StarD5: A novel target in the progression of Alzheimer’s disease

Investigator: Gabriella Papale, Salve Regina University
Mentor: William Van Nostrand, University of Rhode Island
Theme: Neuroscience
Title: StarD5: A novel target in the progression of Alzheimer’s disease 
Award: Early Career Development (2022-2024)

Abstract: Alzheimer’s disease (AD) is a degenerative brain disorder and the main cause of dementia. While it is well understood that accumulation of beta-amyloid (Aβ) plaques and abnormal tau protein (“tau tangles”) are associated with the neurological degeneration of AD, the molecular mechanisms that occur early in the
progression of the disease remain somewhat elusive. It was recently reported that a single nucleotide polymorphism (SNP) in the promoter region of the gene encoding StarD6 may be correlated with AD risk. It is hypothesized that StarD6 plays a neuroprotective role, most likely by binding and delivering neurosteroids
to their site of action. Understanding these interactions is crucial in revealing the role of StarD6 in vivo, in both homeostatic conditions and neurodegenerative disorders such as Alzheimer’s Disease.

Aim 1: To fully characterize the ligand-binding site of StarD6. Several amino acid residues in the binding cavity of StarD6 have suggested involvement in ligand binding, most likely through the formation of hydrogen bonds. However, no further characterization of these residues has been completed to date. It is hypothesized that the inherent redundancy of hydrogen-bonding capable amino acid residues in the StarD6 binding cavity contribute to the heterogeneity of StarD6 ligands. Molecular dynamics simulations in coordination with site-directed mutagenesis and fluorescent-based binding and activity assays will be used to fully characterize the interactions between each of the implicated amino acid residues and both known
and putative StarD6 ligands.

Aim 2: To investigate the importance of post-translational modifications on StarD6. StarD6 is predicted to have a molecular weight of approximately 25 kDa but is often observed at a slightly higher molecular weight in murine tissues using gel electrophoresis and Western blot analysis. This discrepancy was suggested to be due to post-translational modification (PTM), but no confirmatory studies have been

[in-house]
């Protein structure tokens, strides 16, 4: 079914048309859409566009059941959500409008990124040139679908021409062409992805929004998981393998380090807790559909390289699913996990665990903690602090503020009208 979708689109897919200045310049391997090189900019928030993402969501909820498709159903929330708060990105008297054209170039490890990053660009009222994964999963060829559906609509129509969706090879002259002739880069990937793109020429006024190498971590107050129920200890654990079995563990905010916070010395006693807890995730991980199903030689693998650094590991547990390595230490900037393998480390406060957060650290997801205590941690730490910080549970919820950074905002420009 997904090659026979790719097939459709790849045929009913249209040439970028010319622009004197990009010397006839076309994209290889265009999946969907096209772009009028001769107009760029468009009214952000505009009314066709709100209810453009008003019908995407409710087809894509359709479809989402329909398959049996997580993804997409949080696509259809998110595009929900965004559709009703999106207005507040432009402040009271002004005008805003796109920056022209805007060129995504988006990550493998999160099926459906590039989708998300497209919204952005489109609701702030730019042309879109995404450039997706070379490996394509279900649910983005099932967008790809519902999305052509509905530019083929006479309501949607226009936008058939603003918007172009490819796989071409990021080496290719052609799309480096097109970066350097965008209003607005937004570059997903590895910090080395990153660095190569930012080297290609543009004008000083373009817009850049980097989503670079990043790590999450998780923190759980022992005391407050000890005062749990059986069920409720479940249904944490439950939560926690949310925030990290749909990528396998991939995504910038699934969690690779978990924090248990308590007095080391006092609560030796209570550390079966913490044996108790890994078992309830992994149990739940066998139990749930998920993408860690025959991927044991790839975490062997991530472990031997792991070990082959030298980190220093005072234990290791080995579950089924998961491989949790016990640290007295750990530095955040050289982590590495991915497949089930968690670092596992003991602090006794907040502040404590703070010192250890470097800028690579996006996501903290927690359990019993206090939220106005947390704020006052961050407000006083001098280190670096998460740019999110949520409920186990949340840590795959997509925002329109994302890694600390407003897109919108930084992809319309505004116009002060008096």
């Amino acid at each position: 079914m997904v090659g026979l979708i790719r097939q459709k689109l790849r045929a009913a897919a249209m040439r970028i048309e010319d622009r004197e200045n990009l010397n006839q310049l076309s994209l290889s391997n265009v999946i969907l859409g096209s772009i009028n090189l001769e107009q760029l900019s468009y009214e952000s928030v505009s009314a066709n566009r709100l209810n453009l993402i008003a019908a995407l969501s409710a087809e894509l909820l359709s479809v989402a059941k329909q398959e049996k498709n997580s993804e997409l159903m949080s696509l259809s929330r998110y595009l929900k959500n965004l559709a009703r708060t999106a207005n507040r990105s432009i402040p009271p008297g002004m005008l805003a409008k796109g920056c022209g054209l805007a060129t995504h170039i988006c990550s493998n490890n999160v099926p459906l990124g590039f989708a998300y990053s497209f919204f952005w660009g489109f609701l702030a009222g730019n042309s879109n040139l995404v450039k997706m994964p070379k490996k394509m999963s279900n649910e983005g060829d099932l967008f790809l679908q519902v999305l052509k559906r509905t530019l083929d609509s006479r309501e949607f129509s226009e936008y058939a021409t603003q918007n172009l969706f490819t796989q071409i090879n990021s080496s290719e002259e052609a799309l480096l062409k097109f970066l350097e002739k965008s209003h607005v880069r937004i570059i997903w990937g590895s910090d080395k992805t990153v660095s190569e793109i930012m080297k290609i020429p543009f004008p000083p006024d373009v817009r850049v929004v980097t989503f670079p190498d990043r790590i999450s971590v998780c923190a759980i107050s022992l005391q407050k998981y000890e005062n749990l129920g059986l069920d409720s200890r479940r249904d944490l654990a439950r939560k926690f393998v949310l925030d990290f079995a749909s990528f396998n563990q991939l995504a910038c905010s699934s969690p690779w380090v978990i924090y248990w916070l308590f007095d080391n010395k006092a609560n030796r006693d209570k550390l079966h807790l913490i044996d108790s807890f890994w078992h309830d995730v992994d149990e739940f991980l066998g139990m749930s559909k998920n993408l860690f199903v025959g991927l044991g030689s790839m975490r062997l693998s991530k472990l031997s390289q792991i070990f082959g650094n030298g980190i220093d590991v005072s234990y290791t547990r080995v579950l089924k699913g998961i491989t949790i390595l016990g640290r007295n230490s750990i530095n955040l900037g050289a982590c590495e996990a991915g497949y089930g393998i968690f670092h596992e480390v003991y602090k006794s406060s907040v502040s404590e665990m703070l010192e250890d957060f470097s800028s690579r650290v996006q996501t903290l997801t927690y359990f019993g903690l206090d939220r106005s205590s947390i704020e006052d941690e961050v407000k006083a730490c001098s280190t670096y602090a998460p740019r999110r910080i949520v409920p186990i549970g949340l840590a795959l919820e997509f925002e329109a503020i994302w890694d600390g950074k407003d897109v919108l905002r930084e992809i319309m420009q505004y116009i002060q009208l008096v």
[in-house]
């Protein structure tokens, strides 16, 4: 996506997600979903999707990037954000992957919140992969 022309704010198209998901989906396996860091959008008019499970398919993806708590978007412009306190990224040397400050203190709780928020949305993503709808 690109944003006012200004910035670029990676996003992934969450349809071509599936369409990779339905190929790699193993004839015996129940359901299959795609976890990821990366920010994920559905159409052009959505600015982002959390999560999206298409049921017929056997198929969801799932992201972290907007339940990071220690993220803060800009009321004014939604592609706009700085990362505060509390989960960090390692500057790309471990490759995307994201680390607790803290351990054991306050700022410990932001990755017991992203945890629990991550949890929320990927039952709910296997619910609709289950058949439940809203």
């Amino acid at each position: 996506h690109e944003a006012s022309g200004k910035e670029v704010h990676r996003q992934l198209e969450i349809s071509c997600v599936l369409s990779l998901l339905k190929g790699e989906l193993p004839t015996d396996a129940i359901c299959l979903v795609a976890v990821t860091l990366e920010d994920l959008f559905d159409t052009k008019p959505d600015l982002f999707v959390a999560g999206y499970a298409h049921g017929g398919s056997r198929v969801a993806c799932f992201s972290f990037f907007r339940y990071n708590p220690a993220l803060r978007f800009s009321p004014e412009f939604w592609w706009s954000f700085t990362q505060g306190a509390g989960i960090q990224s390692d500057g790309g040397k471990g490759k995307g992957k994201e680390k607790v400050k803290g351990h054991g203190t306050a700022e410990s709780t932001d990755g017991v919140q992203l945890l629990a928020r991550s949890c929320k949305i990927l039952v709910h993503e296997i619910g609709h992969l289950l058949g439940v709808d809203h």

performed. It is hypothesized that PTMs such as phosphorylation and acetylation modulate the ability of StarD6 to bind steroid compounds and deliver them to lipid bilayers such as the outer mitochondrial membrane. Phosphorylation and acetylation of StarD6 will be detected using a cell-based expression system
and a combination of immunoprecipitation, Western blot analysis, and tandem mass spectrometry (MS/MS). Effects of these PTMs on binding affinity will be tested using site-directed mutagenesis in conjunction with
fluorescence-based binding and activity assays.

Relevance: Alzheimer’s Disease (AD) is a degenerative brain disorder that affects over six million Americans, and this number is expected to double by 2050 unless research reveals a new treatment or cure. Recent genetic studies have linked the protein StarD6 to risk of AD, but little is known regarding the natural role of this protein in the brain and other tissues. This study will investigate structural and functional aspects of StarD6, positioning this protein as a novel and exciting target in the fight against AD.